seminar devoted to the topic of descriptions. The only philosophy of
language textbook which comes close to having as much coverage of this
topic is Ludlow (1997), which contains seven essays under the heading of
definite and indefinite descriptions.

The topic of indefinite descriptions is not addressed in Ostertag's
collection, which is one of the disappointments about this volume, and
is related to one of the major shortcomings of this volume. All the
papers in Ostertag's collection are by philosophers. The classic
philosophical debate has tended to focus on a narrow range of issues,
with the alleged distinction between referential and attributive uses of
definite descriptions being the dominant one. Linguists who have worked
on the topic of descriptions generally are interested in a much broader
set of issues. Some of the best current work by philosophers on
descriptions (such as that by Stephen Neale) is cross-fertilized by the
work of linguists. Hence it would have been good to include work by
linguists, not only to open up the philosophical discussion to a wider
range of issues, but also to guard against the chance that students will
come away with the impression that work on the topic by other
professionals is of only marginal relevance to the philosophical debate.

There is important recent work by linguists on the topic of the
referential/attributive distinction; on the comparison between definite
and indefinite descriptions; on the so-called generic, specific and
predicative uses of descriptions; on the claim (found in work as early
as Strawson's classic response to Russell) that the definite/indefinite
distinction is related to the given/new distinction for information in a
conversational context; and on the semantics/pragmatics distinction as
it applies to descriptions. Some representative authors are: Irene Heim
(1989), Ruth Kempson, (1986) and Villy Rouchota, (1992) and (1994).

In addition, there is more technical work in linguistics which explores
the extent to which definiteness is a semantic property of expressions,
and hence the extent to which it is possible to offer a linguistically
universal characterization of (in)definiteness. Such work is represented
in a recent collection of papers edited by Eric Reuland and Alice ter
Meulen. See Reuland & ter Meulen (1987).

Peter Ludlow, in his preface to the philosophy of language textbook
mentioned above, remarks that "the philosophy of language, or at least a
core part of it, has matured to the point where it is now being spun off
into linguistic theory." Ludlow, (1997) p. xiii. Ludlow takes this to
mean that certain core problems in philosophy of language are being
"naturalized" via their incorporation into linguistics, and he uses this
claim to justify the inclusion of the work of linguists in his
collection, alongside the classics of the philosophy of language. I am
not sure that I would go as far as Ludlow in claiming that core parts of
the philosophy of language are now a part of linguistics. But given that
natural languages, as well as the speakers of such languages, are
objects of study for the cognitive sciences, it makes sense for
philosophers of language to pay attention to what other cognitive
scientists are saying about such things. This means paying attention to
linguistic research, but it also means paying attention to work on
language by psychologists, anthropologists, computer scientists and
others.

To give just one example of where such cross-fertilization might occur:
developmental psychologists have long been interested in how it is that
children master the distinction between definite and indefinite
referring expressions. See for instance Karmiloff-Smith (1979) and
Emslie & Stevenson (1981). Charting the development of children's
semantic and pragmatic skills could potentially help clarify issues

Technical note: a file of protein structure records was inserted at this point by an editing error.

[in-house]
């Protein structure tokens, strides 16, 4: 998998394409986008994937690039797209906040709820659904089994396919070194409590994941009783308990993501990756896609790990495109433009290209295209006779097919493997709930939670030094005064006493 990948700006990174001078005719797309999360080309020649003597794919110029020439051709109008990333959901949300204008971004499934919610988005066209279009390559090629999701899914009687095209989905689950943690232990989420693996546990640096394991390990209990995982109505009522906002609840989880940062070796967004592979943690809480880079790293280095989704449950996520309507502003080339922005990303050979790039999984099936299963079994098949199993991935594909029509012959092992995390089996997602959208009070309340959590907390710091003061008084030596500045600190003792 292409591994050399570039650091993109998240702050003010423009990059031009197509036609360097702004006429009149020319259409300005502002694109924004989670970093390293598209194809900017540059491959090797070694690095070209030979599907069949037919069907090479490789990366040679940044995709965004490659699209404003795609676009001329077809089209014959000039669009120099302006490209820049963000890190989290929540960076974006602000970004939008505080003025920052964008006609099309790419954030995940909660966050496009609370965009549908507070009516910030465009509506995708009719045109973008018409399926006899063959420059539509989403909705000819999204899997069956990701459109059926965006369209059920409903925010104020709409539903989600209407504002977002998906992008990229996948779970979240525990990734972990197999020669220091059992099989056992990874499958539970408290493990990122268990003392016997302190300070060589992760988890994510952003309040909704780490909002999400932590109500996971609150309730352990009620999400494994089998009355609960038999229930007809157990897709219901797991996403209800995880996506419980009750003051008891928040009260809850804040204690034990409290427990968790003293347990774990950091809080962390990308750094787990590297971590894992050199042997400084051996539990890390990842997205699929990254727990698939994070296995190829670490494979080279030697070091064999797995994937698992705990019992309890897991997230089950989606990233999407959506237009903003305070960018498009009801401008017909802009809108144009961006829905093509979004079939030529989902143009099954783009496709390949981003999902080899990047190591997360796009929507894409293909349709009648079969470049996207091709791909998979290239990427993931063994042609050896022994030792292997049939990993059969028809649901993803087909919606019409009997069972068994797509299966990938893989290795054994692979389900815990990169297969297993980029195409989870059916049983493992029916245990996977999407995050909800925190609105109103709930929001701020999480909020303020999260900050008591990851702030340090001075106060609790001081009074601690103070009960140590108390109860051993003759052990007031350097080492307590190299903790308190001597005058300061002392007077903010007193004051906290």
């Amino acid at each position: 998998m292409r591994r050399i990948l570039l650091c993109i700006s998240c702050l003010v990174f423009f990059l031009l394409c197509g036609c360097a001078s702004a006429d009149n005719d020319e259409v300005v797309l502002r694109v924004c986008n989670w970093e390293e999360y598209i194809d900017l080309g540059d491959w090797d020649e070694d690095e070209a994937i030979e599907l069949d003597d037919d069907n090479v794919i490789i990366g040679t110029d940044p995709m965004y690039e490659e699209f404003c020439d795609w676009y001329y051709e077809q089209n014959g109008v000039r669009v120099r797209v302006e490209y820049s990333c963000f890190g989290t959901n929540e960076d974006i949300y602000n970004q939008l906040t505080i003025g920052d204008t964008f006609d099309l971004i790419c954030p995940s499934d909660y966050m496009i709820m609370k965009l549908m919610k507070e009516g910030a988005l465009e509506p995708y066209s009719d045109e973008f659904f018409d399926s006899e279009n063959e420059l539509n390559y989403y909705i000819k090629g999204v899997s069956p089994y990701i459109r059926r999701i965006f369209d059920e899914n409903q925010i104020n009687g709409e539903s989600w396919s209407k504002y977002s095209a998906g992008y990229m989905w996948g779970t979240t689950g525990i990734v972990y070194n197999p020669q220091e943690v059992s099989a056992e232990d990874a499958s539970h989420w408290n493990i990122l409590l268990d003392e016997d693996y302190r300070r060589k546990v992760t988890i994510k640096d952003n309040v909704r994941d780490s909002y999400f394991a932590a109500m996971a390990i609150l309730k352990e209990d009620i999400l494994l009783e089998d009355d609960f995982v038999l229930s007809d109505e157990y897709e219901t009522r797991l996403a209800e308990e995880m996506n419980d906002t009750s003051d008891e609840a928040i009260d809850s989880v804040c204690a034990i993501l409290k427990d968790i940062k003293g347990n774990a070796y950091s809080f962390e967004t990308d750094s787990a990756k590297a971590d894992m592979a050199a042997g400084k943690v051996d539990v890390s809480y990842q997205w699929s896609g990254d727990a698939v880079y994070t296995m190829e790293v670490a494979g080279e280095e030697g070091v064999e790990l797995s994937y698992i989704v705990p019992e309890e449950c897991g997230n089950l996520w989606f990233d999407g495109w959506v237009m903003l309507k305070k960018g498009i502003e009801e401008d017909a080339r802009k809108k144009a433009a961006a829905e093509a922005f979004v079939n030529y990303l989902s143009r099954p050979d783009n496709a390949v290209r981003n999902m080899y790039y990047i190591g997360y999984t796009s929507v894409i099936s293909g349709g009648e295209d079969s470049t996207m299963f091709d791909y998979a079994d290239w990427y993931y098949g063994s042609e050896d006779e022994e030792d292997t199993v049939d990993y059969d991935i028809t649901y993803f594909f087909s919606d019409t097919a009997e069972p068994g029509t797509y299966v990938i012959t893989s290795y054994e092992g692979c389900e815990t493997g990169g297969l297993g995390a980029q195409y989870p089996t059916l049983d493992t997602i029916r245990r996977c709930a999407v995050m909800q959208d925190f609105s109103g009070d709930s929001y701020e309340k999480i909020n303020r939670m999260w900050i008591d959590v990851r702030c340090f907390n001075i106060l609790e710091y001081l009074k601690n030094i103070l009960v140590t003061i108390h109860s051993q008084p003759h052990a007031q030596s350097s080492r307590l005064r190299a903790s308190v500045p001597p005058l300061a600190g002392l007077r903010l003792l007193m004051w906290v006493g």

having to do with the correct semantic representation of (in)definites,
as well as help in the resolution of questions concerning the boundary
between the semantic and the pragmatic.

This said, it should be stressed that as a text for use in a mainstream
philosophy of language class, whose principle aim is to introduce
students to the debate about definite descriptions as it has unfolded
over the last 90 years, this volume is unsurpassed. The editor has
clearly given a lot of thought to picking papers which are
representative of this mainstream debate. It would be unreasonable to
demand that all the tributaries, as well as the new offshoots, to this
debate be represented in a single, manageably compact volume. Perhaps
the editor and/or his publishers will consider in the future bringing
out a companion volume in which papers representing this wider debate
are brought together?

Bibliography:

Emslie, H. & Stevenson, R. (1981) 'Pre-school children's use of the
articles in definite and indefinite referring expressions', Journal of
Child Language, 8: 313-328.

Heim, I. (1989) The Semantics of Definite and Indefinite Noun Phrases,
New York, Garland Press.

Karmiloff-Smith, A. (1979) A Functional Approach to Child Language,
Cambridge: Cambridge University Press.

Kempson, R. (1986) 'Definite NPs and Context-Dependence: A Unified
Theory of Anaphora', in Travis (ed) Meaning and Interpretation, Oxford:
Blackwell, 209-239.

Ludlow, P. (ed) (1997) Readings in the Philosophy of Language,
Cambridge, MA: MIT Press.

Reuland, E. & ter Meulen, A. (1987) The Representation of
(In)definiteness, Cambridge, MA: MIT Press.

Rouchota, V. (1992) 'On the Referential/Attributive Distinction',
Lingua, 87: 137-167.

Rouchota, V. (1994) 'On Indefinite Descriptions' Journal of Linguistics,
30: 441-475.

Salmon, N. & Soames, S. (eds) (1988) Propositions and Attitudes, Oxford:
Oxford University Press.

Yourgrau, P. (ed) (1990) Demonstratives, Oxford: Oxford University
Press.

Anne Bezuidenhout is an Associate Professor of Philosophy and a Core
Member of Linguistics at the University of South Carolina, Columbia, SC.
She is interested in the pragmatic aspects of language and
communication, and has attempted to apply the insights of Relevance
Theory to traditional debates in the philosophy of language, such as the
debate about referential and attributive uses of descriptions, and the
debate about the correct semantics for propositional attitude
ascriptions. She is also currently working with Cooper Cutting,
Department of Psychology, Illinois State University on an experimental
investigation of the pragmatic processes involved in utterance
interpretation.